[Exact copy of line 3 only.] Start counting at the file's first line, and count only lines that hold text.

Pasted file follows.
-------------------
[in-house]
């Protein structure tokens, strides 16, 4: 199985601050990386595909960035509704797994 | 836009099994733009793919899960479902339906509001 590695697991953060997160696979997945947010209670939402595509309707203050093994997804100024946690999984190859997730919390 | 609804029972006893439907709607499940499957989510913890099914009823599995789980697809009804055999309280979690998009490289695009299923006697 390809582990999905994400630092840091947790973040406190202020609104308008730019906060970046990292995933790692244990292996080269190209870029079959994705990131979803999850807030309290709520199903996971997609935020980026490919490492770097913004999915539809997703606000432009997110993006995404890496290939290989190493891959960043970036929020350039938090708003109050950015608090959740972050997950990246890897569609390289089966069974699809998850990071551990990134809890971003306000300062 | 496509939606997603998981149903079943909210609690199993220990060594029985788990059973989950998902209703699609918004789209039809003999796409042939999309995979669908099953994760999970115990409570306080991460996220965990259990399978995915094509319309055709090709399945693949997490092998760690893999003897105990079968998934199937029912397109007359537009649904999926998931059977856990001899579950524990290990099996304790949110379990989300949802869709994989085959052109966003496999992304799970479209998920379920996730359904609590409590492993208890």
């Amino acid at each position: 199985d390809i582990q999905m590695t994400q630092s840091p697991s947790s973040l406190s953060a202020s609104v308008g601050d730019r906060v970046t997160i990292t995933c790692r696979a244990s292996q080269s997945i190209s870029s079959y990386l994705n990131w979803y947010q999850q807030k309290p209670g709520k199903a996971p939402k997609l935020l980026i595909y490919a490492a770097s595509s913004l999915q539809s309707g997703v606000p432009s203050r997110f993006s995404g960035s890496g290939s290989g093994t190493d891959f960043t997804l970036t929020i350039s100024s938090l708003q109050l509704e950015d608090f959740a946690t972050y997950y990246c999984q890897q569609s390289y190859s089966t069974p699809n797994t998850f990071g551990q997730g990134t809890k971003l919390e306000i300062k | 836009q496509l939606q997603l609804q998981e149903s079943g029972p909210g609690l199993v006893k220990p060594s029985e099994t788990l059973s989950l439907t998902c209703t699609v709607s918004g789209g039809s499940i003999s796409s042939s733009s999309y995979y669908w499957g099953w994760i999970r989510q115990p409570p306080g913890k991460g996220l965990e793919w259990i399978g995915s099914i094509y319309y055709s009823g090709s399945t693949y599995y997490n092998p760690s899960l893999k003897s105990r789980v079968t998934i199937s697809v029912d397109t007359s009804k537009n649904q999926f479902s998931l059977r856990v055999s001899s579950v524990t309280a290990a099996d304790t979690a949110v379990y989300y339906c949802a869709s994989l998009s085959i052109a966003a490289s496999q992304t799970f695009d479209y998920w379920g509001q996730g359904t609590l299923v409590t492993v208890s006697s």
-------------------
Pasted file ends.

């Amino acid at each position: 199985d390809i582990q999905m590695t994400q630092s840091p697991s947790s973040l406190s953060a202020s609104v308008g601050d730019r906060v970046t997160i990292t995933c790692r696979a244990s292996q080269s997945i190209s870029s079959y990386l994705n990131w979803y947010q999850q807030k309290p209670g709520k199903a996971p939402k997609l935020l980026i595909y490919a490492a770097s595509s913004l999915q539809s309707g997703v606000p432009s203050r997110f993006s995404g960035s890496g290939s290989g093994t190493d891959f960043t997804l970036t929020i350039s100024s938090l708003q109050l509704e950015d608090f959740a946690t972050y997950y990246c999984q890897q569609s390289y190859s089966t069974p699809n797994t998850f990071g551990q997730g990134t809890k971003l919390e306000i300062k | 836009q496509l939606q997603l609804q998981e149903s079943g029972p909210g609690l199993v006893k220990p060594s029985e099994t788990l059973s989950l439907t998902c209703t699609v709607s918004g789209g039809s499940i003999s796409s042939s733009s999309y995979y669908w499957g099953w994760i999970r989510q115990p409570p306080g913890k991460g996220l965990e793919w259990i399978g995915s099914i094509y319309y055709s009823g090709s399945t693949y599995y997490n092998p760690s899960l893999k003897s105990r789980v079968t998934i199937s697809v029912d397109t007359s009804k537009n649904q999926f479902s998931l059977r856990v055999s001899s579950v524990t309280a290990a099996d304790t979690a949110v379990y989300y339906c949802a869709s994989l998009s085959i052109a966003a490289s496999q992304t799970f695009d479209y998920w379920g509001q996730g359904t609590l299923v409590t492993v208890s006697s």